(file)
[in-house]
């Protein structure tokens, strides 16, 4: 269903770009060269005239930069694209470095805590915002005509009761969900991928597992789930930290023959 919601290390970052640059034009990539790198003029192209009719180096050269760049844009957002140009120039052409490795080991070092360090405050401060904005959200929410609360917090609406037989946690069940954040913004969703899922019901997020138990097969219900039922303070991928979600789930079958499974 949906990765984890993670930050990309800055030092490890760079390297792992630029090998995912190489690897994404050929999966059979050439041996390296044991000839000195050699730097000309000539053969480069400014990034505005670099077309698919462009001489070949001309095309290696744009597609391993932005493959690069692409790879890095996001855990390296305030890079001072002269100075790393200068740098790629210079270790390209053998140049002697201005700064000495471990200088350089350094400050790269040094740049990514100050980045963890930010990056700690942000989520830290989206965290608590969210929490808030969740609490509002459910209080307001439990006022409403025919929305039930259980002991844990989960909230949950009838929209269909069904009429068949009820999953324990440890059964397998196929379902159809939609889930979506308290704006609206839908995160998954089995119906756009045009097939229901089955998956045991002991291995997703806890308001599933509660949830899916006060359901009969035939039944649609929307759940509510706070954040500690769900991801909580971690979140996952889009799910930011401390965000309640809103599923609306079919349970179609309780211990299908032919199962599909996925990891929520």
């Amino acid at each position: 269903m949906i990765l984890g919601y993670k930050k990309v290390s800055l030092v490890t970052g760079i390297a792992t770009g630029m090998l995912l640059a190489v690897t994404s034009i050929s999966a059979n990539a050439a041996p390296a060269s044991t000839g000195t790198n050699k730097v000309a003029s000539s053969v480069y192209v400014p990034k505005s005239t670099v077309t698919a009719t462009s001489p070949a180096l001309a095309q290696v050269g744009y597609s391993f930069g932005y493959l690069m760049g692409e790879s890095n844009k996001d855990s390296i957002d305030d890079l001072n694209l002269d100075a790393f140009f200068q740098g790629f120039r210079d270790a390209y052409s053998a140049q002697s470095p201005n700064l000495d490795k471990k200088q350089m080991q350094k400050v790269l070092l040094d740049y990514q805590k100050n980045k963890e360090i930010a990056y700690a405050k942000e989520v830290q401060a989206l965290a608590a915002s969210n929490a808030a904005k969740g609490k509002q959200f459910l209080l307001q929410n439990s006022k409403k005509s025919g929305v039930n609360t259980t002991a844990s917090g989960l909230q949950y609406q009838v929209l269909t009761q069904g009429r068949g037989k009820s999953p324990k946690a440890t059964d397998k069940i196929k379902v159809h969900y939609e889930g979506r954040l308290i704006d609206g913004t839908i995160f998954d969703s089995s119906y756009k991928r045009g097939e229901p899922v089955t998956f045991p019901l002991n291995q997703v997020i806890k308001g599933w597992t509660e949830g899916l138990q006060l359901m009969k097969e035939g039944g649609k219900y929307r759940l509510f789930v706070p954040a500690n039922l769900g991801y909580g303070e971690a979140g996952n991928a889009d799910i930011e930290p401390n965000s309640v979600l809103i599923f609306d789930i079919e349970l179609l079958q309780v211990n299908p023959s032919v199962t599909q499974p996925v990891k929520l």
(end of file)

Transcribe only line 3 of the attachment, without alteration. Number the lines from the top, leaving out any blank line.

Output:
């Amino acid at each position: 269903m949906i990765l984890g919601y993670k930050k990309v290390s800055l030092v490890t970052g760079i390297a792992t770009g630029m090998l995912l640059a190489v690897t994404s034009i050929s999966a059979n990539a050439a041996p390296a060269s044991t000839g000195t790198n050699k730097v000309a003029s000539s053969v480069y192209v400014p990034k505005s005239t670099v077309t698919a009719t462009s001489p070949a180096l001309a095309q290696v050269g744009y597609s391993f930069g932005y493959l690069m760049g692409e790879s890095n844009k996001d855990s390296i957002d305030d890079l001072n694209l002269d100075a790393f140009f200068q740098g790629f120039r210079d270790a390209y052409s053998a140049q002697s470095p201005n700064l000495d490795k471990k200088q350089m080991q350094k400050v790269l070092l040094d740049y990514q805590k100050n980045k963890e360090i930010a990056y700690a405050k942000e989520v830290q401060a989206l965290a608590a915002s969210n929490a808030a904005k969740g609490k509002q959200f459910l209080l307001q929410n439990s006022k409403k005509s025919g929305v039930n609360t259980t002991a844990s917090g989960l909230q949950y609406q009838v929209l269909t009761q069904g009429r068949g037989k009820s999953p324990k946690a440890t059964d397998k069940i196929k379902v159809h969900y939609e889930g979506r954040l308290i704006d609206g913004t839908i995160f998954d969703s089995s119906y756009k991928r045009g097939e229901p899922v089955t998956f045991p019901l002991n291995q997703v997020i806890k308001g599933w597992t509660e949830g899916l138990q006060l359901m009969k097969e035939g039944g649609k219900y929307r759940l509510f789930v706070p954040a500690n039922l769900g991801y909580g303070e971690a979140g996952n991928a889009d799910i930011e930290p401390n965000s309640v979600l809103i599923f609306d789930i079919e349970l179609l079958q309780v211990n299908p023959s032919v199962t599909q499974p996925v990891k929520l």